- Involvement of PES activists. The activists are well-informed as well, considering their commitment and the information they receive. At the interface between two visions of the PES, as a confederation of parties and as a federal structure, the activists play a key role in integrating the centre-left in Europe. They were initially considered as mere PES’ relays within the national structures but the Prague Council decided to better involve them in the PES’ activities. However, they cannot formally submit amendments, while they often formulate them, and they cannot be represented by delegates. Building on PES activists would mobilize them upstream of the European polls to boost their national organizations. The results should be reassess considering the sister parties weight, because the spread of PES activits status remains very uneven across parties and would favor for instance a French candidate. Their consultation by electronic voting would be easy, since it is the process already used to join the PES. However, considering a high number of activists and the free registration, the screening could be distorted by numerous and coordinated registrations. If the PSE wants to involve its activists, it would be preferable to allow them to vote for a number of delegates proportional to the weight of their party at the Council.
Two selection methods can be considered:
- Sponsorship of a specific number of delegates. Sponsorship leads to selecting the most famous candidates in the public opinion or among the delegates. The sponsorship conditions should be clearly defined for ensuing a fair and effective representation. The obligation to involve a minimum number of different European nationalities should for instance be a criteria to prevent solely national candidates. The sponsors being not numerous, the crucial threshold should be determined in the light of the wanted number of candidates.
- The majority decision. This new type of ballot does not ask the voters to choose one candidate over others, but to assess them all individually. A grid is used to indicate whether a candidate should, « absolutely » to « not at all, » represent the PES for the next elections. Three to five candidates with the highest median score would be selected. This system allows pushing aside the least serious candidates or those who have a strong but too local support.
These two selection methods should not significantly alter the choice of the top three candidates, but they lead to significant different results for the additional ones. Majority voting is particularly interesting in preparing European primaries: considering the wide range of political views and of national cultures in the left-wing, a procedure allowing the identification of the most popular candidates is likely to select the most serious challengers.
2.2 – THE COURSE OF THE PRIMARIES
Open or closed Primaries?
Who should choose the candidate? Socialist parties’ members or the citizens?
- closed primaries, reserved for activists, is a first option. The PES parties would decide upon the way of organizing the primaries because the PSE is unlikely to impose general internal procedures. Such closed primaries have the advantage of giving greater leeway to the sister parties. Thus they would facilitate their commitment to the primaries. They would also introduce European issues in a very practical way in the activist’s internal debate.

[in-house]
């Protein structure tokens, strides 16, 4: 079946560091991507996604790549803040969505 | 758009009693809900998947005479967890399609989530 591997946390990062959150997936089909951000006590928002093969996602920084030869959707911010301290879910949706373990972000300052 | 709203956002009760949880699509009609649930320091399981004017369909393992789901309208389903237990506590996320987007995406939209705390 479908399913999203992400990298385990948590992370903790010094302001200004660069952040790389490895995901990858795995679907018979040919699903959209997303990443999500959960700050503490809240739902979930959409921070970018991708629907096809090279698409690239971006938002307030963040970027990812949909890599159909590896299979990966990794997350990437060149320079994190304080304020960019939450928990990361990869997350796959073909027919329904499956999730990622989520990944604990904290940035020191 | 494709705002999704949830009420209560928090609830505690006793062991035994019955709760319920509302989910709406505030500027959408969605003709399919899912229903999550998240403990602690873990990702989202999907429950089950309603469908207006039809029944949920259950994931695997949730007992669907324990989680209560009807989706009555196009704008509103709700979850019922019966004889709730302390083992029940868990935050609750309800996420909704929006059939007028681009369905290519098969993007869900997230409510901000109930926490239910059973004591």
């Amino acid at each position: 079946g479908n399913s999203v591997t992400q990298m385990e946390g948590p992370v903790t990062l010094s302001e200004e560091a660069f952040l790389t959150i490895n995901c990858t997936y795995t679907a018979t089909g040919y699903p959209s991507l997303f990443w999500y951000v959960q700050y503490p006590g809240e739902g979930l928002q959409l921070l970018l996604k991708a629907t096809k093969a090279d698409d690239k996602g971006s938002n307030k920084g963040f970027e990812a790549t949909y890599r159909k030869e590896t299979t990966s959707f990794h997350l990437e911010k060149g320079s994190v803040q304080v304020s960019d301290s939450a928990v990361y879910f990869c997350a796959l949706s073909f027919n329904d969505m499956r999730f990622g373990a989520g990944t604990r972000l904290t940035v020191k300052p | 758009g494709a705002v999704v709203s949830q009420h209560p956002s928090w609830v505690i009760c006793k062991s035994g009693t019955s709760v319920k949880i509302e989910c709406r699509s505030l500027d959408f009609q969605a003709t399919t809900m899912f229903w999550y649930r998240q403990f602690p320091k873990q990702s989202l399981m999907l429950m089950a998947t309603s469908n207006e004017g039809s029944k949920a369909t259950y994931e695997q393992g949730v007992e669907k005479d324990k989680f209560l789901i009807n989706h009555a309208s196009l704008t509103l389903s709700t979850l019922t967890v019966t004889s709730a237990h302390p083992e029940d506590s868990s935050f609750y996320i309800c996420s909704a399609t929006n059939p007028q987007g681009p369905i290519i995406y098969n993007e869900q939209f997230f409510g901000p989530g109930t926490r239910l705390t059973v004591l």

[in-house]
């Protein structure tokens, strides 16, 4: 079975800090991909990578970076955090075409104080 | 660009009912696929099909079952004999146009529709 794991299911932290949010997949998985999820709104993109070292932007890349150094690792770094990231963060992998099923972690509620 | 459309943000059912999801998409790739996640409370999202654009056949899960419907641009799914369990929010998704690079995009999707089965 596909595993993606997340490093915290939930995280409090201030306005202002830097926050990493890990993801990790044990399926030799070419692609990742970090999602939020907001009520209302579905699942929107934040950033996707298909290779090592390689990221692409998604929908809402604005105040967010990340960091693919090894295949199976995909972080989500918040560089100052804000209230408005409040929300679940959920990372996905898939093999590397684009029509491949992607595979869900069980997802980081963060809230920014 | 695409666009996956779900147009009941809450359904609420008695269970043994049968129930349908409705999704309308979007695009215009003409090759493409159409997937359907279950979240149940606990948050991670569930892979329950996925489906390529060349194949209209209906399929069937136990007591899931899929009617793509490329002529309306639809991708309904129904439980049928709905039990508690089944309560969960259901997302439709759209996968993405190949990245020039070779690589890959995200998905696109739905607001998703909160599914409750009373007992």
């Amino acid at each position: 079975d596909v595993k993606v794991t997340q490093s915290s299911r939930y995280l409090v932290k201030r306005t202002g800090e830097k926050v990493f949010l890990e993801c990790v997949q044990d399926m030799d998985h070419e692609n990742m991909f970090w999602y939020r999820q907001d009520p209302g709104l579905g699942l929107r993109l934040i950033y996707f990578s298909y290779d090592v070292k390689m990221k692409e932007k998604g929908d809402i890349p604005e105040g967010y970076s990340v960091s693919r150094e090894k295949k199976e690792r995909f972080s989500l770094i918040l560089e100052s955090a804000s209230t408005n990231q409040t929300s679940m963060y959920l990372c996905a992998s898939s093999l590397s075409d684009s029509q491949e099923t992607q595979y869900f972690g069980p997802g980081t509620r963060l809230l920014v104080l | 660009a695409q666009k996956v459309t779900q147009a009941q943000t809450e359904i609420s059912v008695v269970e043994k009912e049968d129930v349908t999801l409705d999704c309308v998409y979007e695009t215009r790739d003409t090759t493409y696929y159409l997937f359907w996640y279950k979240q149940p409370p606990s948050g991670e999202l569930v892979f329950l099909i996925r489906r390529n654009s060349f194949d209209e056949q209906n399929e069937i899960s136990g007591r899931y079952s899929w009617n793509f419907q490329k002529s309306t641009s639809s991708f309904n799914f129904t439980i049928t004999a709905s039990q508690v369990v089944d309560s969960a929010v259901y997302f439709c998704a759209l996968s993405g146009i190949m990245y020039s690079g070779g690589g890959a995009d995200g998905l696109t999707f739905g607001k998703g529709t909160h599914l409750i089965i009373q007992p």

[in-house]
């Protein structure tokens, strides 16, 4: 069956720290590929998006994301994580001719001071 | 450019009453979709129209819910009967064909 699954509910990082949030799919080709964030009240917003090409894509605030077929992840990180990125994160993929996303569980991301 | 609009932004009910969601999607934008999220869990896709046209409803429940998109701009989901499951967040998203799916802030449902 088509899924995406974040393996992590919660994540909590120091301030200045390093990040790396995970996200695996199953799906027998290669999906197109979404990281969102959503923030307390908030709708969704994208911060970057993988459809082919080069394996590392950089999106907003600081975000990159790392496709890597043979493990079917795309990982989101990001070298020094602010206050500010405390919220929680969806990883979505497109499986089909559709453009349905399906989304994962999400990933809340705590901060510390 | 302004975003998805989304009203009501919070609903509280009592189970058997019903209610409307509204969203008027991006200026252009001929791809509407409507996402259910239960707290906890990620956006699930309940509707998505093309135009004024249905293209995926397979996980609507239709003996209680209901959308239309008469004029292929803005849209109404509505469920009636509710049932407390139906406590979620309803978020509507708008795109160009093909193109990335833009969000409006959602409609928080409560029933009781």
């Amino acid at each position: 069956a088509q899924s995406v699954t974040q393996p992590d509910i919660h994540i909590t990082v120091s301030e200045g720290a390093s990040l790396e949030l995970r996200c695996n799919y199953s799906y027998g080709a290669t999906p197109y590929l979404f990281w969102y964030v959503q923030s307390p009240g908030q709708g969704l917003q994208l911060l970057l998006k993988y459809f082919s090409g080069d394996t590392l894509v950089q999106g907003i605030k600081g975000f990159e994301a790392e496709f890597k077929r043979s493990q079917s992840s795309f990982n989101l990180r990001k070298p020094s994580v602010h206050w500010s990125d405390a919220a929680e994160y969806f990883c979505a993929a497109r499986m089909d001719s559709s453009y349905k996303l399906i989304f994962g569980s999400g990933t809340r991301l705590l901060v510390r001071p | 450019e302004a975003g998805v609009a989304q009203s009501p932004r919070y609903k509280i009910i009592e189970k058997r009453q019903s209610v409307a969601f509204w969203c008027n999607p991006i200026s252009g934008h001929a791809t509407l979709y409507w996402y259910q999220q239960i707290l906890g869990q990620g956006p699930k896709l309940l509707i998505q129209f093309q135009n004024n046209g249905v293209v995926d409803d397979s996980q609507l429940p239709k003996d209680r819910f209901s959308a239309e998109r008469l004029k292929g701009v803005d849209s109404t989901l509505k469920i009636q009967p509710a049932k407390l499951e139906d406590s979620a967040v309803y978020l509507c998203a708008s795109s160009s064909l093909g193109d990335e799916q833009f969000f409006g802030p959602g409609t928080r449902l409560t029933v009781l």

- open primaries, calling upon all citizens to vote, would be the most democratic option. Already experienced in Italy and Greece, their principle is accepted in France for the next presidential elections. Their added value is based on the citizens’ involvement in the campaign. U.S. Democrats talk of empowerment, “power given to the citizens”. This process has a strong inclusive dimension, bringing people closer to the political structures and inviting them to commit to a common initiative. In Italy, 4 million voters turned out to choose Romano Prodi, sole candidate in the primaries. This mobilization confirms that the willingness to support a campaign is a key element of this mechanism.
The voting arrangements for open primaries should be based as much as possible on the experience gained in national elections. National parties would have to set up polling stations in the usual conditions. Practice shows that this system does not raise any additionnal problems in principle, but the workload implied. Concerns on organizational costs and the system efficiency naturally lead to organise polls by city district and in larger groups in the countryside. The use of electronic voting, however, would require prior identification of voters, all citizens, and the assignment of a personal code. The cost of a general mailing would be high and could probably only be considered for sparsely populated areas where polling stations are likely to be far from the voters’ homes.
The leverage of open primaries for the success of the campaign and the politicization and democratization of the EU institutional system would certainly be more important than the impact of closed primaries.
In case of successful polls, the selected candidate would not be a head of government with considerable leeway, but the European Commission President face the EU Council. In order to give the Commission as much power as possible to propose legislation, its President’s political legitimacy should be as strong as possible when facing the member-states.
Another factor in favor of openness: the success of the primaries will rely on the citizens’ mobilization for the leading candidate selection as well as for the European Parliament elections. The closed primaries introduced in 2006 by the French Socialist Party are not a useful precedent for assessing citizens mobilization for a European primary. The importance of the French presidential election is recognized by all citizens so those are naturally interested in the candidates’ nomination by the major parties. The situation is far from being similar at the European level. The primary purpose of primaries is precisely to create a shock in public opinion. That’s why a direct call to voters seems definitly preferable to an internal mechanism to launch a democratic momentum which does not exist so far. Moreover, the media impact of open primaries would obviously be much higher than in closed primaries.